From John Eager Howard
Annapolis [Md.] January 11th 1791
I have the honor to enclose an Act of Assembly of this State entitled “An Act to empower the Wardens of the Port of Baltimore to lay and collect the duty therein mentioned,” which cannot take effect until ratified and confirmed by an Act of Congress. I therefore request the favour of you to lay the same before Congress for their confirmation, if approved.1 I have the Honor to be Your Excellency’s most Obedt Servant
J. E. Howard
Copy, DNA: RG 46, First Congress, 1789–1791, Records of Legislative Proceedings, President’s Messages.
1. Howard enclosed a copy of “An Act to empower the Wardens of the Port of Baltimore to levy and collect the duty therein mentioned,” adopted by the Maryland general assembly on 10 Dec. 1790. The act empowered the wardens of the port of Baltimore to levy and collect a duty not exceeding two cents per ton for every vessel entering the port, to be appropriated to carry out the rules and regulations of the port, “Provided always, that this Act of Assembly shall not operate and take effect until the same be ratified and confirmed by an Act of the Congress of the United States.”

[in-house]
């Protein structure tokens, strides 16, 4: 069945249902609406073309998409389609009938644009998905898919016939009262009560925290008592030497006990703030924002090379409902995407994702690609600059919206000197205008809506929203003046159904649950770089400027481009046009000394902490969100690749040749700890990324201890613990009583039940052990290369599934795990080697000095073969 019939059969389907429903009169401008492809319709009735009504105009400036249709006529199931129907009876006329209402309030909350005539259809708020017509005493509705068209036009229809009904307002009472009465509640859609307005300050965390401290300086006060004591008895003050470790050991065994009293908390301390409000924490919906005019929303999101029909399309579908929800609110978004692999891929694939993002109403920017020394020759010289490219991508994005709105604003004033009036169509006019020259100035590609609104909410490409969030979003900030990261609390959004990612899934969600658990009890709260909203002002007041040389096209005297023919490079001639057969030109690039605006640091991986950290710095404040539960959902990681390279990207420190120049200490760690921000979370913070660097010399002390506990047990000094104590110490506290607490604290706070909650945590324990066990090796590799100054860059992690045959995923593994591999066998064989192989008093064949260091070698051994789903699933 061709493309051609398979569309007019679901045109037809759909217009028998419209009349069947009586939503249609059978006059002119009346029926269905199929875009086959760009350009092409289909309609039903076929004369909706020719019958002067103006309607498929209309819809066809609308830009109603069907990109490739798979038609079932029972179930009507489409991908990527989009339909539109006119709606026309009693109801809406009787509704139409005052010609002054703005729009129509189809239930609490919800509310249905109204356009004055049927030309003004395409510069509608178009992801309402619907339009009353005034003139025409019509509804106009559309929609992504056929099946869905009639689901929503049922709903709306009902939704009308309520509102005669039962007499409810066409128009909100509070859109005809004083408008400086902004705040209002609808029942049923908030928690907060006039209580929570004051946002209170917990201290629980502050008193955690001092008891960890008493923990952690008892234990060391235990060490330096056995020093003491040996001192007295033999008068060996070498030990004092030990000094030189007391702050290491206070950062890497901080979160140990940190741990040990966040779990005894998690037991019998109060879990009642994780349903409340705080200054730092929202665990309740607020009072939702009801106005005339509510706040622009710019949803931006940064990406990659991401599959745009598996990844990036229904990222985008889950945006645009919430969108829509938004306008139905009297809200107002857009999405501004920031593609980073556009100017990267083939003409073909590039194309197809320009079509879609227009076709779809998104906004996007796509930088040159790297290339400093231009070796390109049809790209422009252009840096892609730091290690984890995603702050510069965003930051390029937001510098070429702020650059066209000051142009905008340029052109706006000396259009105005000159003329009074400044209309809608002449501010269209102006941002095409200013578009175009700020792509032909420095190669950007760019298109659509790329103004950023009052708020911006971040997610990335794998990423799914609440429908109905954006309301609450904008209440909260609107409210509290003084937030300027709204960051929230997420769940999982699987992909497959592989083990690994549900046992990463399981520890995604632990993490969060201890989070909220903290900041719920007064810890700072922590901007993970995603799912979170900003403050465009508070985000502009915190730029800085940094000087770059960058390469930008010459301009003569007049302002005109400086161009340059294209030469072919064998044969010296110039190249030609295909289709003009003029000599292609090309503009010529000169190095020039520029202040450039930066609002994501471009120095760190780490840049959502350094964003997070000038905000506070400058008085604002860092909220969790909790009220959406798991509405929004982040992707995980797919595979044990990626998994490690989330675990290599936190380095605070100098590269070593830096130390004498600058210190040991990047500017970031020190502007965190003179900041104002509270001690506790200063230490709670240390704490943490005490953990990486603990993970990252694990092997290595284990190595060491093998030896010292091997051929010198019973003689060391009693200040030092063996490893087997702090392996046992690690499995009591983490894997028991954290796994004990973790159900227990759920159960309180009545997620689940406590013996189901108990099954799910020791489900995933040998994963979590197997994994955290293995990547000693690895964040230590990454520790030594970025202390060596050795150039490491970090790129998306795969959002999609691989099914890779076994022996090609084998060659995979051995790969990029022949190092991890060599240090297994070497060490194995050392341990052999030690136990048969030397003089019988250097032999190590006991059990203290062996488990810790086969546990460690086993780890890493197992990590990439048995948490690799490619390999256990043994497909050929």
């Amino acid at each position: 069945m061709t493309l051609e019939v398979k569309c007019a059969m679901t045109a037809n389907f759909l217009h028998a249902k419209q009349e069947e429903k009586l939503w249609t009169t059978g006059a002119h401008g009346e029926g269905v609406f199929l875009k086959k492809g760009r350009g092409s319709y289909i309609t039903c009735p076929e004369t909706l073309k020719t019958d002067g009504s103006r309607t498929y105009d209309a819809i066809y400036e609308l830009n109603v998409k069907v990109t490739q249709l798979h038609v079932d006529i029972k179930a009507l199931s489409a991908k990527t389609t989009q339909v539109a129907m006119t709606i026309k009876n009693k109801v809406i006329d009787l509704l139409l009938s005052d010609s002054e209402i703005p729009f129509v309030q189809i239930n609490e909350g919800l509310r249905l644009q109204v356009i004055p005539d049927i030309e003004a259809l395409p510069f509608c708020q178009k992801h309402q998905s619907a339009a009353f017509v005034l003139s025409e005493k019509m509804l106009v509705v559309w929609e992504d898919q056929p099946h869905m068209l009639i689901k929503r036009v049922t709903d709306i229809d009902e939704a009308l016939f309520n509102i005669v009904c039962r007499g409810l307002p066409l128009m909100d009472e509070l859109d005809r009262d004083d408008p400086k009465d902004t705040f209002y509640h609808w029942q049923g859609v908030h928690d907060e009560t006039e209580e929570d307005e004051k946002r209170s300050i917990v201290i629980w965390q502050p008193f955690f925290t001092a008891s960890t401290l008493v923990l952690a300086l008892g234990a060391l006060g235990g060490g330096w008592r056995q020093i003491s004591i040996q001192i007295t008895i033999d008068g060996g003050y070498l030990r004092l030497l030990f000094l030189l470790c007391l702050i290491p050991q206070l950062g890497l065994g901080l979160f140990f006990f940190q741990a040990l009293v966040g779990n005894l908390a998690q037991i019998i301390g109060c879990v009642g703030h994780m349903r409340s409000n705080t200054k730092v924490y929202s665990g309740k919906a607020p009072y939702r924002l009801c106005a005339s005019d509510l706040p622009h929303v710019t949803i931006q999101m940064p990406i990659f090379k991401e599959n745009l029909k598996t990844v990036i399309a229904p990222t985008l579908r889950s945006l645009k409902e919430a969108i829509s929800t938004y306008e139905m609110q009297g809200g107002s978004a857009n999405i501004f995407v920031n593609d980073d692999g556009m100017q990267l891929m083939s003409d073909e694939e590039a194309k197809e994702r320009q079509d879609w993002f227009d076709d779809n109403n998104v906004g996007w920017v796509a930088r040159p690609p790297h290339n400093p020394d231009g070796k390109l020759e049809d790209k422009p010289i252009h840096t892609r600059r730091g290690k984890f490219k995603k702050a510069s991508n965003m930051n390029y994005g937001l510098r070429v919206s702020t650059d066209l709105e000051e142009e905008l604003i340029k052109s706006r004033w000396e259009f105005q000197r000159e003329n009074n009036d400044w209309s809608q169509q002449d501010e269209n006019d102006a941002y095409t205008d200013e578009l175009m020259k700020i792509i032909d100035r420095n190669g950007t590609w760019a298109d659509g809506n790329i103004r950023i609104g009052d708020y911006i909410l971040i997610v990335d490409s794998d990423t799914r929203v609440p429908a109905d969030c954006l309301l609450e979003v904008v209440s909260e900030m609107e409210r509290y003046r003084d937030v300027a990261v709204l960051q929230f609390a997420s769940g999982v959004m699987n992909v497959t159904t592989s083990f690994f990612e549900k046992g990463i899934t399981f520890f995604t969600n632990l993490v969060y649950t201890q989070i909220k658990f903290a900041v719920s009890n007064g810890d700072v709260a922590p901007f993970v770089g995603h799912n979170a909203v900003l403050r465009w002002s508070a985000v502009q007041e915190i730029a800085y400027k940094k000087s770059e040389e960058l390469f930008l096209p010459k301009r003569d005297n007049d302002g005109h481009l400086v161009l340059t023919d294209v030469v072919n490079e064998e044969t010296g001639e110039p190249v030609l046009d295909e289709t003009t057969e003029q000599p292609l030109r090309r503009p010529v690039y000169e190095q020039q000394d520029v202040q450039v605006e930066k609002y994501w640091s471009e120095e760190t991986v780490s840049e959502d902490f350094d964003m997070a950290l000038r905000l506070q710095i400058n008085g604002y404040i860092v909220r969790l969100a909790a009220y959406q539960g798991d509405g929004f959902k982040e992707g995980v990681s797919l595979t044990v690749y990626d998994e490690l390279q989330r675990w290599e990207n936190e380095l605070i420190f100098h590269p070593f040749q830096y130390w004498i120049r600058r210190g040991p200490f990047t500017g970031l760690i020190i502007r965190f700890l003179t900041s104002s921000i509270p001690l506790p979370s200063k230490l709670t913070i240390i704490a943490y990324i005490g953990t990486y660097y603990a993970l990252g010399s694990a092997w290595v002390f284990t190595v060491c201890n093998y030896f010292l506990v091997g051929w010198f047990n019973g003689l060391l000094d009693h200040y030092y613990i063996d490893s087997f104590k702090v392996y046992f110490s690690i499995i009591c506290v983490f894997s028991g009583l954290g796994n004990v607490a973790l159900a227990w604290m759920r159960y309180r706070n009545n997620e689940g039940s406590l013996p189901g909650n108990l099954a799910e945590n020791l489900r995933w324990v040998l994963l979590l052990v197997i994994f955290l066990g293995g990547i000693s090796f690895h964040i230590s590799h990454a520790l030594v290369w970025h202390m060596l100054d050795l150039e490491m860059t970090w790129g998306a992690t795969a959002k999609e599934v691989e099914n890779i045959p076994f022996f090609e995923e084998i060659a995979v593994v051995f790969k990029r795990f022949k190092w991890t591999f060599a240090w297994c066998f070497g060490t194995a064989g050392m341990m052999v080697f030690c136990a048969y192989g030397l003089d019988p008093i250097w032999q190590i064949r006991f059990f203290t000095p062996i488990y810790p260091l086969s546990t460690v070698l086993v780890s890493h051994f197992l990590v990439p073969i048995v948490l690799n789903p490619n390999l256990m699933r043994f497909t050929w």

Thomas Stone gave notice in the House of Representatives on 7 Jan. 1791 that this legislation would shortly be laid before Congress for confirmation. GW presented Howard’s message and the enclosed act to Congress on 17 Jan. 1791 (see GW to the U.S. Senate and House of Representatives, 17 Jan. 1791). On 18 Jan. 1791 the House appointed William Smith (Md.), Joshua Seney, and George Mathews to prepare a bill, which was drafted and read the next day. After postponing the matter the House debated and amended the bill on 28 Jan. 1791 and adopted the amended version on 31 Jan. 1791. The Senate agreed to the bill, designated “An act declaring the consent of Congress to a certain act of the state of Maryland,” without amendment on 2 Feb. 1791. GW signed the act into law on 9 Feb. 1791. As adopted, the act gave federal approval of the Maryland duty until 10 Jan. 1792 and “from thence until the end of the then next Session of Congress and no longer” (DHFC, description begins Linda Grant De Pauw et al., eds. Documentary History of the First Federal Congress of the United States of America, March 4, 1789-March 3, 1791. 20 vols. to date. Baltimore, 1972—. description ends 5:1257–60).